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posted on 21.02.2022, 13:23 authored by Ying Luo, Sumei Zhang, Hua Shang, Weitong Cui, Qinglu Wang, Bin Zhu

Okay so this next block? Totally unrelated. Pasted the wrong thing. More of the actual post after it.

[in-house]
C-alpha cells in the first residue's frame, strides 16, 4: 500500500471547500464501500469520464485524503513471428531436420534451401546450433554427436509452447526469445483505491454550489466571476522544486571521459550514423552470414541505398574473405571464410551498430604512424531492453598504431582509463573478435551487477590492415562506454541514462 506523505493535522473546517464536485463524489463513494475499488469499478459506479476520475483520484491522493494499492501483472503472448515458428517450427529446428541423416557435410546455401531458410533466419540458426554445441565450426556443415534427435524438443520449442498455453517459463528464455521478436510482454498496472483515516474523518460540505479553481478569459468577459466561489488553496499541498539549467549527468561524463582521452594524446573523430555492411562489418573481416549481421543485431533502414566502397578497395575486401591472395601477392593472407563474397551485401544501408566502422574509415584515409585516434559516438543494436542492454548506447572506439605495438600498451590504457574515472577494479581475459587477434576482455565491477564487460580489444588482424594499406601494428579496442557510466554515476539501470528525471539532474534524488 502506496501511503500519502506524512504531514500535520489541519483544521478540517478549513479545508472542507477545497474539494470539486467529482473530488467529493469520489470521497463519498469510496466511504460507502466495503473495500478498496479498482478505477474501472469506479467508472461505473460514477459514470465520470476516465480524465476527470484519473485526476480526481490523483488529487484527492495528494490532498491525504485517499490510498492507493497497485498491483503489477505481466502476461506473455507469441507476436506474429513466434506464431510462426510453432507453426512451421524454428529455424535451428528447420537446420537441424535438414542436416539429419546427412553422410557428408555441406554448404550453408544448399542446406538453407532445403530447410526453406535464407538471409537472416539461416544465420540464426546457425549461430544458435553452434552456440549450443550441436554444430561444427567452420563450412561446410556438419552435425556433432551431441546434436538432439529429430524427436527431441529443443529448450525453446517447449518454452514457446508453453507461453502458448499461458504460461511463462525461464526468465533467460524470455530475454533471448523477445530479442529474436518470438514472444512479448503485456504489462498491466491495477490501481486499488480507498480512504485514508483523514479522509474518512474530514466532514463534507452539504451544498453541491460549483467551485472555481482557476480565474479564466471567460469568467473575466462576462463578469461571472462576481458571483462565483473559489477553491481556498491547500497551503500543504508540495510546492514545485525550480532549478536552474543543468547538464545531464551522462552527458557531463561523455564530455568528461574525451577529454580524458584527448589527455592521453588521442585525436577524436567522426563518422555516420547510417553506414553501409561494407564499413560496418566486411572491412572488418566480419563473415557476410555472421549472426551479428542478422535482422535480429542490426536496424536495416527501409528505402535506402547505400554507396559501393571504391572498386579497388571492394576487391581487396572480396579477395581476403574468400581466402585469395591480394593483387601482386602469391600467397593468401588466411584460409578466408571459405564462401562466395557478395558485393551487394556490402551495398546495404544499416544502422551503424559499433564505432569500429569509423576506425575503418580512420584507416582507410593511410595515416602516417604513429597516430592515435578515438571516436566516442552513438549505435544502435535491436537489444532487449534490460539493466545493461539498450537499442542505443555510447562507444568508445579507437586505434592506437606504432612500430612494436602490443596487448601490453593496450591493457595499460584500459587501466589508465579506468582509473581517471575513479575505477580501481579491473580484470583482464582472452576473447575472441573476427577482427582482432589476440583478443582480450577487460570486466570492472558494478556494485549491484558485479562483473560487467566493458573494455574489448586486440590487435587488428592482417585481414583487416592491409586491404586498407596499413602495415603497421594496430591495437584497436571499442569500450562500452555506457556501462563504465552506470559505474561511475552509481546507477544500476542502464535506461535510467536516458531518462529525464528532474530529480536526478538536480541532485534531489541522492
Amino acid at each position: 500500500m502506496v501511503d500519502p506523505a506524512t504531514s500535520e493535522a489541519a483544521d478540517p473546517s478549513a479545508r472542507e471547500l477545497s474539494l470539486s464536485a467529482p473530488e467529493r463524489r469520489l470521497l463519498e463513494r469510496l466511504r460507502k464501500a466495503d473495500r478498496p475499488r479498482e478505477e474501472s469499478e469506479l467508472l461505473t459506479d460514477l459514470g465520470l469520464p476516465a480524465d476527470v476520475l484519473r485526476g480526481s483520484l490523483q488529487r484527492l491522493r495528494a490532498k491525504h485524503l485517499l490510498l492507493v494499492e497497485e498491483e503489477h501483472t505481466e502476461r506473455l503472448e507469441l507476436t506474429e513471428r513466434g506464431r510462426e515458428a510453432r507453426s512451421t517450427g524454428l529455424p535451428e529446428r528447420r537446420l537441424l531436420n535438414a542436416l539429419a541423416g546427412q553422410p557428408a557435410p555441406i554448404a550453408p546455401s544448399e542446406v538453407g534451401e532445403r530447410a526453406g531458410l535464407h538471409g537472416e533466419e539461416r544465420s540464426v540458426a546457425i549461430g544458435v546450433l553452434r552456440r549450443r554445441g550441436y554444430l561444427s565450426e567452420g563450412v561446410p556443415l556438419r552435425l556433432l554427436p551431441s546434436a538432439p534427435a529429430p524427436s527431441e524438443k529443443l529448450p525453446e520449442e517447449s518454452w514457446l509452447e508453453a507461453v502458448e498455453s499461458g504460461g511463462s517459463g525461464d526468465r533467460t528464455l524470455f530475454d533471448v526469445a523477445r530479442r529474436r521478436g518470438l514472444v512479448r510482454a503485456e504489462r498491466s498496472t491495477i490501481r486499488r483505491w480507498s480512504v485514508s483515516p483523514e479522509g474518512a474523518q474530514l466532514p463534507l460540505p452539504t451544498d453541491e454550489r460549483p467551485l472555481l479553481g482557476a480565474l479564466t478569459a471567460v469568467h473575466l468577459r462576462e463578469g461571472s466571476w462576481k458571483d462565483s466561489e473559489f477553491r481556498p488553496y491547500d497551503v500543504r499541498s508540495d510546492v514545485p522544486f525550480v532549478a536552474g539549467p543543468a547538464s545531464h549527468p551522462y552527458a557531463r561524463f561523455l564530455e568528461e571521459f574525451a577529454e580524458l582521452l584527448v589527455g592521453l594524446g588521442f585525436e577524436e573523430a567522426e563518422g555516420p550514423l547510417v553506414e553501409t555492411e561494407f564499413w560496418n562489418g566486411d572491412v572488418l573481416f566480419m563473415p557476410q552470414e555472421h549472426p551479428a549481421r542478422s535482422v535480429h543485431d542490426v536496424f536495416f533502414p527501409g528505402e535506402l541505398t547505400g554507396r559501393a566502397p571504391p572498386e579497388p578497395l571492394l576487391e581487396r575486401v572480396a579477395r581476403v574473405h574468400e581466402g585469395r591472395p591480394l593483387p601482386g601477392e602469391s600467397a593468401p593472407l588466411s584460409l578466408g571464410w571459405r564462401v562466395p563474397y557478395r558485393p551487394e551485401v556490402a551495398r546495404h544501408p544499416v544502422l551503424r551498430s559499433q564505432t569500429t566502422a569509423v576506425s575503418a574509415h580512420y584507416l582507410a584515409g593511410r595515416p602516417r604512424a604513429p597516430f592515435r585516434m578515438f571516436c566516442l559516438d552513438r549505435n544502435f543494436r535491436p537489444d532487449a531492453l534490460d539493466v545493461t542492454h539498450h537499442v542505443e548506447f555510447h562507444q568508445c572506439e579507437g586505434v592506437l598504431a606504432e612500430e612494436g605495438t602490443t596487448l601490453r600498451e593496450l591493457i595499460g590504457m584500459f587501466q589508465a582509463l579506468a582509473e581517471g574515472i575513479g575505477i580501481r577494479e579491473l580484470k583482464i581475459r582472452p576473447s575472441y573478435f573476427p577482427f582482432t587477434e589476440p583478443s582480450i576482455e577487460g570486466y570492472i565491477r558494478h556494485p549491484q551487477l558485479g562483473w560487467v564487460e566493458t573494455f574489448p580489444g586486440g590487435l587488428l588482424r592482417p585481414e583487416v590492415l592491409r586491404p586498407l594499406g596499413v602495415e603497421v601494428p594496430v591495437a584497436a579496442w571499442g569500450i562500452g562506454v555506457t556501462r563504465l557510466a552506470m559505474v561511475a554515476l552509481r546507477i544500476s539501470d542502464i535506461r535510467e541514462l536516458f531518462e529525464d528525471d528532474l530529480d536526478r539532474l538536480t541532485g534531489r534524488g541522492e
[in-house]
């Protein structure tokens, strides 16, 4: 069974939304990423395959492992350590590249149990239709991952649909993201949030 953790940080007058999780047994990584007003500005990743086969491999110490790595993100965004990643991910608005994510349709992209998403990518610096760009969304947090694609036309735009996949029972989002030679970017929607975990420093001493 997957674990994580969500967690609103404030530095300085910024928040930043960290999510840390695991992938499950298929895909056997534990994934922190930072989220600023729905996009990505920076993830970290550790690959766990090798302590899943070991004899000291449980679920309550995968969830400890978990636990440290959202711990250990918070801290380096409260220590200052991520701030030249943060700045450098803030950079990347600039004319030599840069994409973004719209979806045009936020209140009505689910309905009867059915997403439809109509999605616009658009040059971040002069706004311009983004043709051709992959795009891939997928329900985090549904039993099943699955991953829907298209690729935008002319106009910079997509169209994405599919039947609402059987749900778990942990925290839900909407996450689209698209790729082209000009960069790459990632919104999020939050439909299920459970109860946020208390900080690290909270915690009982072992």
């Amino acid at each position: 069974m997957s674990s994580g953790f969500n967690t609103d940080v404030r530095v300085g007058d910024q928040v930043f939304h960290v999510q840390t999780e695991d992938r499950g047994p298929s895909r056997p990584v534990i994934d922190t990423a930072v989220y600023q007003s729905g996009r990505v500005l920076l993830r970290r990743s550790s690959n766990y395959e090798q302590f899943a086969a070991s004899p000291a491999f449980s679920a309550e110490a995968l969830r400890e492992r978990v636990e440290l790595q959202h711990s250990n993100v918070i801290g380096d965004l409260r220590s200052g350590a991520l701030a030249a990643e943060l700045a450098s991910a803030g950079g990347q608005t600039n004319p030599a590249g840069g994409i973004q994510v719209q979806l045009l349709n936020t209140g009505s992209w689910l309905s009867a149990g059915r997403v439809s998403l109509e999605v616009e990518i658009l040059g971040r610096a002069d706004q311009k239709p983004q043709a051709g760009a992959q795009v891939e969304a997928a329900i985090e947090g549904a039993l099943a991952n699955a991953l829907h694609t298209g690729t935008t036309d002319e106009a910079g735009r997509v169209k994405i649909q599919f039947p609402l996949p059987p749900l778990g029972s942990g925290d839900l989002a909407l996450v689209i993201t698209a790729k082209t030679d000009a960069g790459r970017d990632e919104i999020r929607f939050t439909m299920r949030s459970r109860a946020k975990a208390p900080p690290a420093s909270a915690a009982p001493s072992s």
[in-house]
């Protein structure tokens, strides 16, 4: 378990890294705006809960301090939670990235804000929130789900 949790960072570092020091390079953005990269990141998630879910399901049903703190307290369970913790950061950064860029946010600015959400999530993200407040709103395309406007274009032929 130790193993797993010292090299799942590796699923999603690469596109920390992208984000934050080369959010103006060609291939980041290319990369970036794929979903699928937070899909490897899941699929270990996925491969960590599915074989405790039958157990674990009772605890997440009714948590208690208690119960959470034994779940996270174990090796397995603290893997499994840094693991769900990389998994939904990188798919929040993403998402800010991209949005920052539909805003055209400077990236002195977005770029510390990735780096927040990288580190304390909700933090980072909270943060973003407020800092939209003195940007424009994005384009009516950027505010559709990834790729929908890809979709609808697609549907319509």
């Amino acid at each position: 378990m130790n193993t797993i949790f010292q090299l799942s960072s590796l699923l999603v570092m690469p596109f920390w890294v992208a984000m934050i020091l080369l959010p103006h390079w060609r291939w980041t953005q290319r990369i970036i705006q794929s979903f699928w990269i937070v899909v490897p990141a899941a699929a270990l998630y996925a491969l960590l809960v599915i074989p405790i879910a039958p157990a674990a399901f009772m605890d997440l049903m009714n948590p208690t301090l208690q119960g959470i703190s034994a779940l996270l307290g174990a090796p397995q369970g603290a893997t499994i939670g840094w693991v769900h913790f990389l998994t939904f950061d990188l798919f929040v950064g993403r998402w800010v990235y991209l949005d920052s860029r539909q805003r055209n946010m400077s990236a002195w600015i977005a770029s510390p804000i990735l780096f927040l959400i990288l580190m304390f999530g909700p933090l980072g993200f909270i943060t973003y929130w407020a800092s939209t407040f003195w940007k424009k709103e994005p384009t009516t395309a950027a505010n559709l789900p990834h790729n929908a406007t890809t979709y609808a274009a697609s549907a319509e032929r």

Hematopoietic stem cell transplant (HSCT) recipients are vulnerable to Clostridium difficile infection (CDI) due to risk factors such as immunosuppression, antimicrobial use, and frequent hospitalization. We systematically searched PubMed and Embase to screen relevant studies from April 2014 to November 2021. A meta-analysis was performed to identify the association between CDI and hematopoietic transplantation based on the standard mean difference and 95% confidence intervals (CIs). Among the 431 retrieved citations, we obtained 43 eligible articles, which included 15,911 HSCT patients at risk. The overall estimated prevalence of CDI was 13.2%. The prevalence of CDI among the 10,685 allogeneic transplantation patients (15.3%) was significantly higher than that among the 3,840 autologous HSCT recipients (9.2%). Different incidence rates of CDI diagnosis over the last 7 years were found worldwide, of which North America (14.1%) was significantly higher than Europe (10.7%) but not significantly different from the prevalence among Asia (11.6%). Notably, we found that the estimated prevalence of CDI diagnosed by polymerase chain reaction (PCR) (17.7%) was significantly higher than that diagnosed by enzyme immunoassay (11.5%), indicating a significant discrepancy in the incidence rate of CDI owing to differences in the sensibility and specificity of the detection methods. Recurrence of CDI was found in approximately 15% of the initial patients with CDI. Furthermore, 20.3% of CDI cases were severe. CDI was found to be a common complication among HSCT recipients, displaying an evident increase in the morbidity of infection.

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